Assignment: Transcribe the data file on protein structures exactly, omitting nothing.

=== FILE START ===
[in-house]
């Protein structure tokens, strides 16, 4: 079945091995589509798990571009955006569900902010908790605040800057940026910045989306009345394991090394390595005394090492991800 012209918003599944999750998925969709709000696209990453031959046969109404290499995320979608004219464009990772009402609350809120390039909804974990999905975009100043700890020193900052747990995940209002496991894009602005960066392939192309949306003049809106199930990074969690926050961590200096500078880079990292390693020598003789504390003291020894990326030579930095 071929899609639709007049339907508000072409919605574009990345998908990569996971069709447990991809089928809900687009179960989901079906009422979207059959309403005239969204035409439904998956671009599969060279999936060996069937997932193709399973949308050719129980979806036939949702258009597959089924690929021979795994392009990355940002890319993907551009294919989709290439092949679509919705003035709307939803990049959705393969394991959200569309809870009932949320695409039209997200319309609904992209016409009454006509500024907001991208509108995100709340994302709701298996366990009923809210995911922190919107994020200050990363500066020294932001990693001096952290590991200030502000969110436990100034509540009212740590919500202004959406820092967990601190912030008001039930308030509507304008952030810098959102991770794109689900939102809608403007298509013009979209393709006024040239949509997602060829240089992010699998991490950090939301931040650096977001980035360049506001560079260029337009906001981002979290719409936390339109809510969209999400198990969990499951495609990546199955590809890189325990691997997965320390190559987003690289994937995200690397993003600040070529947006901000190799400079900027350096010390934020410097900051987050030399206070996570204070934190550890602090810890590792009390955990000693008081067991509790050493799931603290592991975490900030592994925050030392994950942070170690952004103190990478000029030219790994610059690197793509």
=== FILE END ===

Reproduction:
[in-house]
């Protein structure tokens, strides 16, 4: 079945091995589509798990571009955006569900902010908790605040800057940026910045989306009345394991090394390595005394090492991800 012209918003599944999750998925969709709000696209990453031959046969109404290499995320979608004219464009990772009402609350809120390039909804974990999905975009100043700890020193900052747990995940209002496991894009602005960066392939192309949306003049809106199930990074969690926050961590200096500078880079990292390693020598003789504390003291020894990326030579930095 071929899609639709007049339907508000072409919605574009990345998908990569996971069709447990991809089928809900687009179960989901079906009422979207059959309403005239969204035409439904998956671009599969060279999936060996069937997932193709399973949308050719129980979806036939949702258009597959089924690929021979795994392009990355940002890319993907551009294919989709290439092949679509919705003035709307939803990049959705393969394991959200569309809870009932949320695409039209997200319309609904992209016409009454006509500024907001991208509108995100709340994302709701298996366990009923809210995911922190919107994020200050990363500066020294932001990693001096952290590991200030502000969110436990100034509540009212740590919500202004959406820092967990601190912030008001039930308030509507304008952030810098959102991770794109689900939102809608403007298509013009979209393709006024040239949509997602060829240089992010699998991490950090939301931040650096977001980035360049506001560079260029337009906001981002979290719409936390339109809510969209999400198990969990499951495609990546199955590809890189325990691997997965320390190559987003690289994937995200690397993003600040070529947006901000190799400079900027350096010390934020410097900051987050030399206070996570204070934190550890602090810890590792009390955990000693008081067991509790050493799931603290592991975490900030592994925050030392994950942070170690952004103190990478000029030219790994610059690197793509």